The White House defends its decision to destroy aerial objects.
This weekend, the White House shot down three objects flying over North American airspace “out of an abundance of caution,” as stated by the White House.
According to spokesman John Kirby, the objects posed a threat to commercial flights and were destroyed in the “best interests” of the American people.
Since the recent incursion of a Chinese-suspected spy balloon, the United States is examining its airspace more closely.
Beijing has claimed that the United States flies its own balloons over China.
In the past year, the United States has flown balloons into Chinese airspace more than ten times, according to the Chinese foreign ministry.
“It is not unheard of for the United States to illegally enter the airspace of other countries,” a spokesman told reporters.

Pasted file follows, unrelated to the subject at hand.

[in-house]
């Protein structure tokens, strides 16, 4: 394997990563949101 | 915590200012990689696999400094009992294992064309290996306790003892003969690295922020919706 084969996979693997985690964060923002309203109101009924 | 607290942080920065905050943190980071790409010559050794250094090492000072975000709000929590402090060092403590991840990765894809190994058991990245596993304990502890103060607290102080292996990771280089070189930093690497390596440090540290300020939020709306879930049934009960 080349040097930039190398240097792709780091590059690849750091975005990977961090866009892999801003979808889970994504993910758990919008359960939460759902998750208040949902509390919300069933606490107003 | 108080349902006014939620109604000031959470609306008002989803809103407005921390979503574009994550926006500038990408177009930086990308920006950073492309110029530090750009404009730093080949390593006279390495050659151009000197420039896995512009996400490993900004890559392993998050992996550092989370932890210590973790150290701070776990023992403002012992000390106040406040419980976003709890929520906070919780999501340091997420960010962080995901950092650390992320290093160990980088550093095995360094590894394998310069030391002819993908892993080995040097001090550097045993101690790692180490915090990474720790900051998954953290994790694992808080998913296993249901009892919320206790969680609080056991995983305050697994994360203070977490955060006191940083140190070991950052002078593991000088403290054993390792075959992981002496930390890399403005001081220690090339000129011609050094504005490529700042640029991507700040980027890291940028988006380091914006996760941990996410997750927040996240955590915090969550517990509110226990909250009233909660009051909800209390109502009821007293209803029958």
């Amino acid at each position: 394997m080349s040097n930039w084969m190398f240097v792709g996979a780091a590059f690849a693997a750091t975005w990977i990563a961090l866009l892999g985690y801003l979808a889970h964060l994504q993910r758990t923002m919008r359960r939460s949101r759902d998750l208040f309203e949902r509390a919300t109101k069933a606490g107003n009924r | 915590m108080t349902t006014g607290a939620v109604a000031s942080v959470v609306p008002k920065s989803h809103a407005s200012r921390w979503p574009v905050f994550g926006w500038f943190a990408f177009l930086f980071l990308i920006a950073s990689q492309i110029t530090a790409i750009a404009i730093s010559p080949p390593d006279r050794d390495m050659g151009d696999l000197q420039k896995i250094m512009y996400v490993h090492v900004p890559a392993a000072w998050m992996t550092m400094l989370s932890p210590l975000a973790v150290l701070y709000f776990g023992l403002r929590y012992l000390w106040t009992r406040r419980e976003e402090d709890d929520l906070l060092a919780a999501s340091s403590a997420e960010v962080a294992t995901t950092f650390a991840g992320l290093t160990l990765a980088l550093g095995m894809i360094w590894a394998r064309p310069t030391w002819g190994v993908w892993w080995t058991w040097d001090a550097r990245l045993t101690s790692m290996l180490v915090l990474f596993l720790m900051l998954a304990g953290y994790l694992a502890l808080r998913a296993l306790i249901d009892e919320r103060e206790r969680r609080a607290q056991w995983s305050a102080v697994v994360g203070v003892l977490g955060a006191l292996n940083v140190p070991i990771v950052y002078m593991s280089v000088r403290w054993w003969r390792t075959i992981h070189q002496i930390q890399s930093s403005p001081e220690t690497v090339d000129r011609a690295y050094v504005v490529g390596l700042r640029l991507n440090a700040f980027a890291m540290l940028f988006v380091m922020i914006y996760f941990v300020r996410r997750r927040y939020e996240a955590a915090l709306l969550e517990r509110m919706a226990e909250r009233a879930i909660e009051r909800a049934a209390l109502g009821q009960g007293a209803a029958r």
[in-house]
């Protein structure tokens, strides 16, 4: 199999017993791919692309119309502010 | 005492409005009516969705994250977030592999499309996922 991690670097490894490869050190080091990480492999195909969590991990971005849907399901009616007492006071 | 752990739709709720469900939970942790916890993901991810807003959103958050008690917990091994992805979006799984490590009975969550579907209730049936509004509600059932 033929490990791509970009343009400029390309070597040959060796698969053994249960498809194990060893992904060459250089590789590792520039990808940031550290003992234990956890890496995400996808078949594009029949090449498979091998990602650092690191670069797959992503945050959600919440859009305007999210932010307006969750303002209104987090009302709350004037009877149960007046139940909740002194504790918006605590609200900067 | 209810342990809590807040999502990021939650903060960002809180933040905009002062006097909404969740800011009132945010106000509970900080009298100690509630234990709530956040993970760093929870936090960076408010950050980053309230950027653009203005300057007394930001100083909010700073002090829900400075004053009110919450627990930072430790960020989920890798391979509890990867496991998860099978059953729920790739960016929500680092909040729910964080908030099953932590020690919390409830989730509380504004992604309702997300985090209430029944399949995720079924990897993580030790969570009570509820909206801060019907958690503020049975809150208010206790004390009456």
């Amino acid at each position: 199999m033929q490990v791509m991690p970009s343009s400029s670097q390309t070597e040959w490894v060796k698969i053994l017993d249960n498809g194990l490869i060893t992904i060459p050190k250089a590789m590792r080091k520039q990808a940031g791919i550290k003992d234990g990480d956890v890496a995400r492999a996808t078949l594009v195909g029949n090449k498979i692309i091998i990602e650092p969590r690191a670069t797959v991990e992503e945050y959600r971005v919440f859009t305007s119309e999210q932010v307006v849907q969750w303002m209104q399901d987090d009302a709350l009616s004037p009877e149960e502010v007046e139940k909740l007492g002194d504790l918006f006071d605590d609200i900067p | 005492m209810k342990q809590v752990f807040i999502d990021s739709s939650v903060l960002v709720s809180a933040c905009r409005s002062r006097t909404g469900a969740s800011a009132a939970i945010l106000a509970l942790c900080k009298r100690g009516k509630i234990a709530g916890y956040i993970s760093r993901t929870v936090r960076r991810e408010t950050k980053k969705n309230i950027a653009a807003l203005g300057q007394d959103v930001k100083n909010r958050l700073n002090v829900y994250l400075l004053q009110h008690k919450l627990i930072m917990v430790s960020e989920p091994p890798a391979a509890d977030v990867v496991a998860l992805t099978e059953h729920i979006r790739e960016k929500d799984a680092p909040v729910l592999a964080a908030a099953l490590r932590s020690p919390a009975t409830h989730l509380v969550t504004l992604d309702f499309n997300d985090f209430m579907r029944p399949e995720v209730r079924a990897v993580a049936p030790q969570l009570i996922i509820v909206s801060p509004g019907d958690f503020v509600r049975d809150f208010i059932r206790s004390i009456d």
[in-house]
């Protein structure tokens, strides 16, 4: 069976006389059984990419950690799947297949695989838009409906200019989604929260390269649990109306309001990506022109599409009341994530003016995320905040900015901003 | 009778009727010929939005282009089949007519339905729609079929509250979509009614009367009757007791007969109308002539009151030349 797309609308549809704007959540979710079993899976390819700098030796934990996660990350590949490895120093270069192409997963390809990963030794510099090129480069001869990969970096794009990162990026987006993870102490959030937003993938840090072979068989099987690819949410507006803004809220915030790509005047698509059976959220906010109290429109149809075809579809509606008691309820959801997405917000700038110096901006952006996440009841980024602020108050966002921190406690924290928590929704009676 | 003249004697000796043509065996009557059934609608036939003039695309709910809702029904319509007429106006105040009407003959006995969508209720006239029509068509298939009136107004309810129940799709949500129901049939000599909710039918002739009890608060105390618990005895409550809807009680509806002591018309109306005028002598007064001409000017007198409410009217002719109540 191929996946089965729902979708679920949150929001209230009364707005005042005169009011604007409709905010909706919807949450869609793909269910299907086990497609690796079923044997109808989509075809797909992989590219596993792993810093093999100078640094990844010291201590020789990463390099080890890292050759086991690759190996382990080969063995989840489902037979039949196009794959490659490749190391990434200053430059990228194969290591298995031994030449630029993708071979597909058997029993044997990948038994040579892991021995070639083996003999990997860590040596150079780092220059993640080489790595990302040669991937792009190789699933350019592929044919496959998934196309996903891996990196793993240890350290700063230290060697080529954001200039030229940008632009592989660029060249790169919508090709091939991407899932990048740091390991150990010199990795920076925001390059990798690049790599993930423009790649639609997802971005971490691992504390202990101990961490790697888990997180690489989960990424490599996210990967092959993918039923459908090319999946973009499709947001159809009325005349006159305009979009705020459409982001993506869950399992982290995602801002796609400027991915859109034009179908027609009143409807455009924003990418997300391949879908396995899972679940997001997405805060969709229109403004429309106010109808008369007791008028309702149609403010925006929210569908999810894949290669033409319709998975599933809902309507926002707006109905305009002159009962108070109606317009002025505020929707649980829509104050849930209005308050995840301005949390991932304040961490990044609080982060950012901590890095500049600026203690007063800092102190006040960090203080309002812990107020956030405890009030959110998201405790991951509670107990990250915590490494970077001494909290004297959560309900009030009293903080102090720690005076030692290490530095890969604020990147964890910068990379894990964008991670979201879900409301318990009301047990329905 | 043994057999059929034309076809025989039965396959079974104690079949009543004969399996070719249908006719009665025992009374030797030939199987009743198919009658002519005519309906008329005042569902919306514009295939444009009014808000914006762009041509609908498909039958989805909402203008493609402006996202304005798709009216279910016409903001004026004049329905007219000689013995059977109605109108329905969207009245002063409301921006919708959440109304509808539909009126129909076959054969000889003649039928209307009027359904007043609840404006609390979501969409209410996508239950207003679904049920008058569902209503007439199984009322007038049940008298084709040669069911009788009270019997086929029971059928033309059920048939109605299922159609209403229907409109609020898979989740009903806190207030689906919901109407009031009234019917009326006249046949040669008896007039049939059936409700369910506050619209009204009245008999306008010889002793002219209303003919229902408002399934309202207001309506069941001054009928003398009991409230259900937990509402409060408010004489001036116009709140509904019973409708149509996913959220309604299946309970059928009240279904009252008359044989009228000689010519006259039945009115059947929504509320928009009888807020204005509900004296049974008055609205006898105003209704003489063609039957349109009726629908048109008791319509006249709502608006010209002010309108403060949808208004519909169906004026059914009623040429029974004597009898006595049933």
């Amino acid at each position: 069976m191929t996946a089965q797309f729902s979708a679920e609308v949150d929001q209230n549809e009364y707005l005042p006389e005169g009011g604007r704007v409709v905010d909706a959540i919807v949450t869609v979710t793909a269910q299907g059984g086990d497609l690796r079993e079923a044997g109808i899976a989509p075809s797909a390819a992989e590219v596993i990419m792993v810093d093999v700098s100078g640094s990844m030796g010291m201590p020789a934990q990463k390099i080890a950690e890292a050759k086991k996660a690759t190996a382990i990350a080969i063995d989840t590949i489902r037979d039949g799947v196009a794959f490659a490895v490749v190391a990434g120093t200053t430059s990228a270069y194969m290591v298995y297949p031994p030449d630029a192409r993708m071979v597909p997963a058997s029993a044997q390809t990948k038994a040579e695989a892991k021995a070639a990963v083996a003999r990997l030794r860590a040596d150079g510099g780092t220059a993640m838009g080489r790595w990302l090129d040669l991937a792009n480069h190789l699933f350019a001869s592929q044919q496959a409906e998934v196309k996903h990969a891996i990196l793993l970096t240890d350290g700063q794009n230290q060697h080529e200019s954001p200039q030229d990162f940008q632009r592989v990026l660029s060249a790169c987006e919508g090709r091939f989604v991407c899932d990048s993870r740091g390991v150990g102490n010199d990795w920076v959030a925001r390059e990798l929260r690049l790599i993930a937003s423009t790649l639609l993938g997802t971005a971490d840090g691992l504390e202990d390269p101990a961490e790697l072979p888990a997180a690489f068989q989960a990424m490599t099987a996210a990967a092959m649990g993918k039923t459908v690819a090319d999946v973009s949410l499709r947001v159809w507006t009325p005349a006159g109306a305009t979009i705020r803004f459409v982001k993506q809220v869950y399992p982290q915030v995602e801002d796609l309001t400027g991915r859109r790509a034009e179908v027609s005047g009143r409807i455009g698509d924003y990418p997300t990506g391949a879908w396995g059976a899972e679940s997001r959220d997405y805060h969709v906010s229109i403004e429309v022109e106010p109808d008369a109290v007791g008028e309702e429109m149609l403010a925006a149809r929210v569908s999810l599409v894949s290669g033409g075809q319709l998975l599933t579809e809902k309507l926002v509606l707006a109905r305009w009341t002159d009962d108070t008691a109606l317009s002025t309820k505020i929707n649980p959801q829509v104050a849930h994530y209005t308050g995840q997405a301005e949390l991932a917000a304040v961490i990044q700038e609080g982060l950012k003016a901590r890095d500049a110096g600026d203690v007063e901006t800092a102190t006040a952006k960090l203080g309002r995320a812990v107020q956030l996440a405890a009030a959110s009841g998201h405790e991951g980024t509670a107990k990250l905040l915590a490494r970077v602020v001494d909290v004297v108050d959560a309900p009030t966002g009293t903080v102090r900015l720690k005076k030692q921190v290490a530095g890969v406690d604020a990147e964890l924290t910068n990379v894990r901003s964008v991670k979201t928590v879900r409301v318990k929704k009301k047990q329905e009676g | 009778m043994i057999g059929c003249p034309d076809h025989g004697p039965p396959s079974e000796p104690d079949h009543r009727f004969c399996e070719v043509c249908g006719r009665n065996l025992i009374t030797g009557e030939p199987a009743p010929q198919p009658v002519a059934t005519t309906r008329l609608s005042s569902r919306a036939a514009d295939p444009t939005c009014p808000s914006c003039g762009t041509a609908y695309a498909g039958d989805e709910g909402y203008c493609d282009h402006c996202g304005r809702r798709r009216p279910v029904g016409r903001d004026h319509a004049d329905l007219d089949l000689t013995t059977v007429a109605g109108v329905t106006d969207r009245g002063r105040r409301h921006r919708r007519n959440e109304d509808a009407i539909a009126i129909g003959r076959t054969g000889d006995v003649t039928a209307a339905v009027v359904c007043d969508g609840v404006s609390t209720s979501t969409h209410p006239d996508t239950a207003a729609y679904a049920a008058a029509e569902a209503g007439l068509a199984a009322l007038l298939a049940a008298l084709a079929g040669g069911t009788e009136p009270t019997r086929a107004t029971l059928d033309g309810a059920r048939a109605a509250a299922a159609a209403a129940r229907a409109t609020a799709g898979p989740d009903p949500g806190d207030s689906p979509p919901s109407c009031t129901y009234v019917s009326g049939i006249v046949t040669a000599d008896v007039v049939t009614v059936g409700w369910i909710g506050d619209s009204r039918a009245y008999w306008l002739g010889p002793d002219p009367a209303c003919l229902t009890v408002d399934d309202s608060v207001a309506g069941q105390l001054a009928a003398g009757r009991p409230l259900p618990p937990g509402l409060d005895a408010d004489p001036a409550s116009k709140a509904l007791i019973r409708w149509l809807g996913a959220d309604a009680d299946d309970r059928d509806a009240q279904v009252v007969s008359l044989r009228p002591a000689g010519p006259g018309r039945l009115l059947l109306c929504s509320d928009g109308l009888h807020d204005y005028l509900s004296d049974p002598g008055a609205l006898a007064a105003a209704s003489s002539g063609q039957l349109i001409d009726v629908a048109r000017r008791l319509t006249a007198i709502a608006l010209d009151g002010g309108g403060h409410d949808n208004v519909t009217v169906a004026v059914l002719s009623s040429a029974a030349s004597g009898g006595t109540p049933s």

Mr. Kirby, speaking from the White House, denied the allegation “We do not fly reconnaissance balloons over China. I am unaware of any other aircraft flying with us into Chinese airspace.”
A high-altitude balloon crashed off the coast of South Carolina on February 4, after traveling for days over the continental United States.
China denied the object was used for spying and claimed it was a weather monitoring device that had strayed from its intended location.
Since the initial incident, American fighter jets have shot down three additional high-altitude objects over Alaska, Canada’s Yukon territory, and Michigan, and the administration has been under pressure to identify the objects.
On Sunday, a Pentagon spokesman appeared to imply that the U.S. had not ruled out the possibility that the objects were extraterrestrial in origin, but on Monday, White House press secretary Karine Jean-Pierre denied this.
She stated, “There is no evidence of aliens or extraterrestrial activity in these recent takedowns.” “I wanted to ensure that the American people were aware of this, and it is essential that we state this from here.”
Mr. Kirby, spokesperson for the National Security Council of the White House, joined Ms. Jean-Pierre at the briefing.